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A long way to go for for electric mobility

Peter Voser, Chief Executive Officer, Royal Dutch Shell plc, wrote a guest column in London's Financial Times about electric mobility, published on Tuesday, October 13, 2009.
Peter Voser

While we cannot predict the future, it is clear that mobility is a growth market. Between now and 2050, 1bn new vehicles will come on to the world’s roads, mostly in Asia, more than doubling today’s total.

So there will be room and need for all kinds of vehicles and fuels to power them. With more competition between the various fuel types, consumers will have more choice.

Today if you ask a 10-year-old child what will be his or her first car, the chances are the response will be: “An electric one”.

It does not really matter whether that first car will actually be electric: more than one road leads to Rome.

More important is the underlying aspiration: to own a car that uses less energy, saves money and is fun to drive. And since today’s young people are tomorrow’s customers, companies need to embrace their aspirations.

Petrol and diesel will remain popular thanks to their convenience and efforts to make them cleaner. Increasingly, they will be sold with biofuels blended into them. There will certainly be a growing role for alternatives, ranging from biofuels, to hydrogen, electricity and natural gas.

Within that mosaic of fuels, electric mobility is the talk of the global village. That is not surprising. At Shell, we believe that the number of cars with batteries is set to grow. But they will not all be the same.

Most consumers will continue to make pragmatic choices about which car to buy based on cost and convenience, which is why hybrids are likely to out-compete full electric cars for some time to come.

Hybrid vehicles combine electric mobility’s low-emission driving for shorter distances with liquid fuels’ long range and swift refills.

Indeed, pure electric cars must overcome several hurdles before they can compete with hybrids: the journey range of batteries needs to go up; quick, convenient recharging or replacing of batteries must be made possible; and electricity grids modernised and expanded to handle more power.

Resource scarcity may also pose a challenge. Take lithium, a crucial component of the lithium-ion batteries that will power tomorrow’s electric cars. It can be easily produced in large quantities in only a few places on earth.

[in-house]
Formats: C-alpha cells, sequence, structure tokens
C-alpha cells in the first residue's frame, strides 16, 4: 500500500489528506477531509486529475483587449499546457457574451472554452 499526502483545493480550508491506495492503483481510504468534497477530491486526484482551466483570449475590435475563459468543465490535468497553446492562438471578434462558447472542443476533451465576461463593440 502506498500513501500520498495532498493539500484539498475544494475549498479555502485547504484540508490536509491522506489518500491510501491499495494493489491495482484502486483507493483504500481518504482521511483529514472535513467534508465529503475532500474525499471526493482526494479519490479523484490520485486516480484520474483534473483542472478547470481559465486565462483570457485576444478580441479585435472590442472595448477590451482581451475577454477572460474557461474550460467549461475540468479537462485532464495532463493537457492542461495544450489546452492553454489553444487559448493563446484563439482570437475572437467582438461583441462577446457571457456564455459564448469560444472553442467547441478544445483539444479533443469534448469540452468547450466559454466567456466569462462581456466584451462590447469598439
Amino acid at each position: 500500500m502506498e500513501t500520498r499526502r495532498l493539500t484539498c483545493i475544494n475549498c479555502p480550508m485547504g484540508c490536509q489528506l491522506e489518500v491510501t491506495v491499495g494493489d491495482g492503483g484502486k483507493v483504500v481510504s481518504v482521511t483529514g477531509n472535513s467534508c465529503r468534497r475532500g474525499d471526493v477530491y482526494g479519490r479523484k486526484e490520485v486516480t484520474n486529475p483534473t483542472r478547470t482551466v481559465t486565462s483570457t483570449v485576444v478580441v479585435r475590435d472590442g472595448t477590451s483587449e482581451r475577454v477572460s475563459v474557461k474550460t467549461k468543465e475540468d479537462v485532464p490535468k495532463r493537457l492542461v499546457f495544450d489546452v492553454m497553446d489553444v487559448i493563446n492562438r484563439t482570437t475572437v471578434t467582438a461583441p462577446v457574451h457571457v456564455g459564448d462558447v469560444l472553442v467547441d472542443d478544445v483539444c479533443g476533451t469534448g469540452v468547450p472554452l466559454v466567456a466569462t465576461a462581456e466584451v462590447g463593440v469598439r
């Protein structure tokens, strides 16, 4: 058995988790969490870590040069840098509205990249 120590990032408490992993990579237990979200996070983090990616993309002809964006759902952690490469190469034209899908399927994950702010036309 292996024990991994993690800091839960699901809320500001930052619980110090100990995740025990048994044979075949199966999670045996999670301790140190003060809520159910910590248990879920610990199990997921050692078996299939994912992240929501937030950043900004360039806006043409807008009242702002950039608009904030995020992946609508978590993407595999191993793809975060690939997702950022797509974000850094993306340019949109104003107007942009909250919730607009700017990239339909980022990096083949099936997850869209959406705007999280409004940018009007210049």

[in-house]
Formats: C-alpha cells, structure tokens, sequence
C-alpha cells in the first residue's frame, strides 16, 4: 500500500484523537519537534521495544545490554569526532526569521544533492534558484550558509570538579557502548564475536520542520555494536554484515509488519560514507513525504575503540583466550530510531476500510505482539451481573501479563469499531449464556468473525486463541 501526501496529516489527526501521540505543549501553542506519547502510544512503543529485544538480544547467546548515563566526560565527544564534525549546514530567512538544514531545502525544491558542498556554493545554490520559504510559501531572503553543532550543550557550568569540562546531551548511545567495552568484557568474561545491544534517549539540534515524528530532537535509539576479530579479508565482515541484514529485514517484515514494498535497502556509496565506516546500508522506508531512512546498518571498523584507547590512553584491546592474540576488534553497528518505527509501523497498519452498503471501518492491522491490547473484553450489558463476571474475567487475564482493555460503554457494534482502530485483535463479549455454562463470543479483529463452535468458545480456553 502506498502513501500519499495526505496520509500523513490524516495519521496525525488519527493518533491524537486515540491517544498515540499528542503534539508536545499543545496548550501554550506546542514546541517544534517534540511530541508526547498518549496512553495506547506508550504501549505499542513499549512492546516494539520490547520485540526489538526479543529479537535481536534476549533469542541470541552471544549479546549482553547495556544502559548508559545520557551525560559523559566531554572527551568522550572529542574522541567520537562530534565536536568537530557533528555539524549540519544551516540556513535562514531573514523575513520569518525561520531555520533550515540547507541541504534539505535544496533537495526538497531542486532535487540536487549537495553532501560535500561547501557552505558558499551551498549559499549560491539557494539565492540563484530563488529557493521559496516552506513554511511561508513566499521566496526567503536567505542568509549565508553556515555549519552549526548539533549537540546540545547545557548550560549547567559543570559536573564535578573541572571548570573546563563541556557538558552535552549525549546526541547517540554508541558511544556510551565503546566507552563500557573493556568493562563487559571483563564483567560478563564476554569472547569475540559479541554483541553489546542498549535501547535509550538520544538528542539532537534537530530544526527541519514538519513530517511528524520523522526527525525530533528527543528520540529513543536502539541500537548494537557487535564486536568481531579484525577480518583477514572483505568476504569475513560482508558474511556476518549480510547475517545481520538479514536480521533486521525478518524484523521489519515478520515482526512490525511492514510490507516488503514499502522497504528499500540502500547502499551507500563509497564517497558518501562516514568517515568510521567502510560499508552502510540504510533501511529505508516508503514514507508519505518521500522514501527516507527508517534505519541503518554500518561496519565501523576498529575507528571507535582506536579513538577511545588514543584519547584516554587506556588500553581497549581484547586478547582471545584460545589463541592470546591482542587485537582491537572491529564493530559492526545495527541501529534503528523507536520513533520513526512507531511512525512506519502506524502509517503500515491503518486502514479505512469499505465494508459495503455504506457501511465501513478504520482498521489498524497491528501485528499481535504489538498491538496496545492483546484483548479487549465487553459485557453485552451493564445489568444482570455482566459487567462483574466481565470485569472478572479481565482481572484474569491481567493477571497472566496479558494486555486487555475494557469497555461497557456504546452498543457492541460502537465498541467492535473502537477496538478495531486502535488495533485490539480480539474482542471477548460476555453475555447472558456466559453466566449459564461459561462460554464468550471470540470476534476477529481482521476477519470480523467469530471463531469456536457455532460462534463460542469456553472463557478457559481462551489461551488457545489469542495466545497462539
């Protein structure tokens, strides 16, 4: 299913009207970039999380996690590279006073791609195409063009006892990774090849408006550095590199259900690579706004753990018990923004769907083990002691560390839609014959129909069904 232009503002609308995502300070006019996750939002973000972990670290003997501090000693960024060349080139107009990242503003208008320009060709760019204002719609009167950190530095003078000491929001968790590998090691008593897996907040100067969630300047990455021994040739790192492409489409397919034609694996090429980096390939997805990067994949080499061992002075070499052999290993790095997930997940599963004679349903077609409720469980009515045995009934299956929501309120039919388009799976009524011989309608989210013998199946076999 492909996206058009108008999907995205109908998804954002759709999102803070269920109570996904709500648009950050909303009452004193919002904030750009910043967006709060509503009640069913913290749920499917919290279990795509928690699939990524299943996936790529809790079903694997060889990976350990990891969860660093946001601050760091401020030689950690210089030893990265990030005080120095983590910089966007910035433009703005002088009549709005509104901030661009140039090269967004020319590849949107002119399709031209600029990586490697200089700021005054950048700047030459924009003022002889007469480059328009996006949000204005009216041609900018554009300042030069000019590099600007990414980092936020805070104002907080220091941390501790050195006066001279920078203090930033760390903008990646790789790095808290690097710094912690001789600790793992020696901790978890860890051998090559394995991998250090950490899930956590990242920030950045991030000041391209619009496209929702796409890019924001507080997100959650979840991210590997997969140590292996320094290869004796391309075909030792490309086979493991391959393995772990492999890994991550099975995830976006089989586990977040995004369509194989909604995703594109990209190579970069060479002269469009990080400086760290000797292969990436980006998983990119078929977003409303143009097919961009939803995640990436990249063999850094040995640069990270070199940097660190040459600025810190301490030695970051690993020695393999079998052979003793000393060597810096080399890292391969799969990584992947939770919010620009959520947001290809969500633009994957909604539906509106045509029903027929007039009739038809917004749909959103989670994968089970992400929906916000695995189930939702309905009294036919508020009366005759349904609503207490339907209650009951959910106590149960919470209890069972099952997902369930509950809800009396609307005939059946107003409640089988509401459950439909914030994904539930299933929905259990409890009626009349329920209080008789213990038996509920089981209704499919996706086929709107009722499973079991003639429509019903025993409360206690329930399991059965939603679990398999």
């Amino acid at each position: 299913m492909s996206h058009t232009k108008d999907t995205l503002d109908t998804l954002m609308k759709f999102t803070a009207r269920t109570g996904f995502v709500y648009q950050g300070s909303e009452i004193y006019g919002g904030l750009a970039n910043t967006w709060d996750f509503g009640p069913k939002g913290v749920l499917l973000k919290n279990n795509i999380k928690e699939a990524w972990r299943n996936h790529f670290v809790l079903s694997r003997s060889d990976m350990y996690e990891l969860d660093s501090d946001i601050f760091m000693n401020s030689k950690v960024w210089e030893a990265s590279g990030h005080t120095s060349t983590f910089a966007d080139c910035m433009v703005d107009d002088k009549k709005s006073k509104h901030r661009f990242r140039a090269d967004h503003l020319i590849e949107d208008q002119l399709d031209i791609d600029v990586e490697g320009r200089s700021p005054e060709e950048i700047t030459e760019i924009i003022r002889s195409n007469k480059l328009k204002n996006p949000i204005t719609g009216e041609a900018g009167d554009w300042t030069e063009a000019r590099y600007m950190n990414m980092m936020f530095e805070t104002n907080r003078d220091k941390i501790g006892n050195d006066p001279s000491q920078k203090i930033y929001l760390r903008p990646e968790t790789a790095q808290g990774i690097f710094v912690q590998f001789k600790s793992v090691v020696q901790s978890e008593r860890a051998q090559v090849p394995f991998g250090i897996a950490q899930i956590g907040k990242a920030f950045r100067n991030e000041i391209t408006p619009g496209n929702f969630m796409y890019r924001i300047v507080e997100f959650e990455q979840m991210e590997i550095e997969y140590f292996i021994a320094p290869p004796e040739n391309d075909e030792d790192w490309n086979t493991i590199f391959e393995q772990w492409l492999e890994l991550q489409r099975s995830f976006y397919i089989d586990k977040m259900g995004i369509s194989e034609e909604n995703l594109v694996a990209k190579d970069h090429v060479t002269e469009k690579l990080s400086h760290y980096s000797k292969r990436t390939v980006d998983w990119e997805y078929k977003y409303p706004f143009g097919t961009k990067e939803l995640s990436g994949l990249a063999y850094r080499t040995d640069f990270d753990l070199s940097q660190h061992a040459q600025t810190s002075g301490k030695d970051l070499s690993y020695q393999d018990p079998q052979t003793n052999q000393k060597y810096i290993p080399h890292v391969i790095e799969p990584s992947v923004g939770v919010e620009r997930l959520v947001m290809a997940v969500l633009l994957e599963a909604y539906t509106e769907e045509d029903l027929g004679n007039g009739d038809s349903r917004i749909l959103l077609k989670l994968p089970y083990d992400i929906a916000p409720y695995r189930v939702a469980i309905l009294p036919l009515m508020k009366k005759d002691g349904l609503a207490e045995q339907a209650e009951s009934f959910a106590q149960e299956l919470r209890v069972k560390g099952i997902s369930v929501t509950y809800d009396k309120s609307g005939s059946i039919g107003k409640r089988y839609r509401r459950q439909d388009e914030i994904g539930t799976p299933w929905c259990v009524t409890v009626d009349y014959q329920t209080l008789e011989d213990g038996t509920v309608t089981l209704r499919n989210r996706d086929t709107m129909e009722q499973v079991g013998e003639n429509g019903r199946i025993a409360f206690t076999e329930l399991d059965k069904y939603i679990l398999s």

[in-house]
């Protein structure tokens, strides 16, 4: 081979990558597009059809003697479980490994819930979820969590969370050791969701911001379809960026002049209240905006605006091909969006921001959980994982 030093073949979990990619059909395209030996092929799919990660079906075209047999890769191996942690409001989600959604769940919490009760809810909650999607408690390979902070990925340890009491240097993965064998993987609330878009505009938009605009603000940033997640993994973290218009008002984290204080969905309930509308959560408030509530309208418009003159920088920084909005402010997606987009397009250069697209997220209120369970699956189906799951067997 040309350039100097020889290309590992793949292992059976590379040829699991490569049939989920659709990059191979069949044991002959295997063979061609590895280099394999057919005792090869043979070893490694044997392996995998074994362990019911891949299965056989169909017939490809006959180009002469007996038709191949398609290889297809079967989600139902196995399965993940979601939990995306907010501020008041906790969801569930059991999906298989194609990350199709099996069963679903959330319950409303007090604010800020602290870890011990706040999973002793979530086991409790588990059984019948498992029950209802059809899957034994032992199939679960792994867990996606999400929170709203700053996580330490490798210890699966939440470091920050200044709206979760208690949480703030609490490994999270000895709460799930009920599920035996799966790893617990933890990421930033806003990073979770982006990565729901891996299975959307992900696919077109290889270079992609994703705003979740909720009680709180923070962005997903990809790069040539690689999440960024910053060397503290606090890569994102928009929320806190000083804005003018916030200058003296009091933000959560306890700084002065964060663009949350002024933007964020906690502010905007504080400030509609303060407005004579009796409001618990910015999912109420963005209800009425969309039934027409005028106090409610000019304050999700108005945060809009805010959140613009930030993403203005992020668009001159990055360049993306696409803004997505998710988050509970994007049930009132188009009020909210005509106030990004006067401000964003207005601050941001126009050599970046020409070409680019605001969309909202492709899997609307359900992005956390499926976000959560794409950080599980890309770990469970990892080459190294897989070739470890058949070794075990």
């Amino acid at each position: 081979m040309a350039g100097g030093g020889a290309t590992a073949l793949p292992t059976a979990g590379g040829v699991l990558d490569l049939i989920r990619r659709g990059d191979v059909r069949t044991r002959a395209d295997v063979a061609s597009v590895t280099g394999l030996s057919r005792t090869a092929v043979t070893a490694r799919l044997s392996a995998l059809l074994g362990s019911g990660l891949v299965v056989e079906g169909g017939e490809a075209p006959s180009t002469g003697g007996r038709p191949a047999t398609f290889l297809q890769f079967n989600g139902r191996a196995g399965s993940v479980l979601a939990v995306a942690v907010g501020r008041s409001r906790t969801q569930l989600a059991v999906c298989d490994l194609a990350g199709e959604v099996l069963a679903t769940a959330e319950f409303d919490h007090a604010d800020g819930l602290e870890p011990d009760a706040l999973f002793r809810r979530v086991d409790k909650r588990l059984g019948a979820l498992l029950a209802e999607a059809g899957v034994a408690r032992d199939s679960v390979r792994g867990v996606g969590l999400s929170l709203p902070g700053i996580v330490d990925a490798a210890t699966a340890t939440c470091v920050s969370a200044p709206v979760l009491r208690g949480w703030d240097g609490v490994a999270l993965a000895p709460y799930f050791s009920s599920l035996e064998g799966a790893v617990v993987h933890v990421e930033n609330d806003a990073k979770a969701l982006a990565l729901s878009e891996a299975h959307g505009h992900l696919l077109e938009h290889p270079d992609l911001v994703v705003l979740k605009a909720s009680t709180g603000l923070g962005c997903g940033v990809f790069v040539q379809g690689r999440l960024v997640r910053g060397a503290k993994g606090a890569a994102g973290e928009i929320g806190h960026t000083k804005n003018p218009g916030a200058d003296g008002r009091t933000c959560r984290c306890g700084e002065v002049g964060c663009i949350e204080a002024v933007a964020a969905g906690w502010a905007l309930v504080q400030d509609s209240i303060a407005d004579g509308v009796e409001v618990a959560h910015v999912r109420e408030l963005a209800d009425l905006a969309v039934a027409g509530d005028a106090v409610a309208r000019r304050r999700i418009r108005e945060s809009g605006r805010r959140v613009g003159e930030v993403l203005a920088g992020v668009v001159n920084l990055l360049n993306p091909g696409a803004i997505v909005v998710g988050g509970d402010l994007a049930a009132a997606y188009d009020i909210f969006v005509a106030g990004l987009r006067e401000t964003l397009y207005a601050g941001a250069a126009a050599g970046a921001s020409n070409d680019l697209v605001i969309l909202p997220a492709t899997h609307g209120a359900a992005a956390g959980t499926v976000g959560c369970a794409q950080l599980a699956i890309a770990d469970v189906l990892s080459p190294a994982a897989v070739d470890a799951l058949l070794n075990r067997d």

And current production methods put pressure on the environment. Making a big shift to electric vehicles would require an expansion in the world’s capacity to mine and recycle lithium, and its ability to do it sustainably and responsibly.

Perhaps the most important thing is how we will generate the electricity itself. By themselves, wind and solar will not be sufficient to power large-scale electric mobility, at least not for the foreseeable future.

In the coming years, like it or not, most electric vehicles will rely to a large extent on conventional coal-fired power, which is responsible for the fastest growth in greenhouse gas emissions worldwide. That is not what future customers have in mind when they think about their electric cars.

If electric mobility is to fulfil the hopes of future customers, we will have to find ways to reduce emissions from coal. One way of doing this is to capture CO2 emissions from power stations and store them underground, using carbon capture and storage technology, or CCS. This promising but expensive technology would get a tremendous boost if the United Nations Climate Change Conference in Copenhagen in December expressed concrete support for it.

Another way to quickly and cheaply reduce emissions from coal-fired power is to burn natural gas instead. On average, a natural gas-fired power plant emits half the CO2 of a coal-burning plant to produce the same amount of electricity. It also generates significantly less local pollution.

Natural gas-fired power stations can also be switched on and off with relative ease, making them ideal allies of the intermittent power generated by wind turbines and solar panels. While natural gas is not a silver bullet, it is difficult to see a plausible mobility future without it.

All this helps to explain why natural gas is an increasingly important part of Shell’s portfolio. Last year, we produced enough natural gas to supply more than 190m homes with electricity.

By 2012, half of Shell’s production will be natural gas. We may not be in the business of building cars or developing batteries, but we will continue to be at the heart of global mobility.

A decade hence, when the 10-year-old has grown into a young adult, he or she may indeed drive a hybrid electric car that runs on a combination of liquid fuels and electrons. If we make the right choices today, the electricity powering the car will come from cleaner sources, including power stations that use more natural gas and less coal, while capturing their CO2 emissions. And that will go much of the way towards meeting our future customers’ aspirations.

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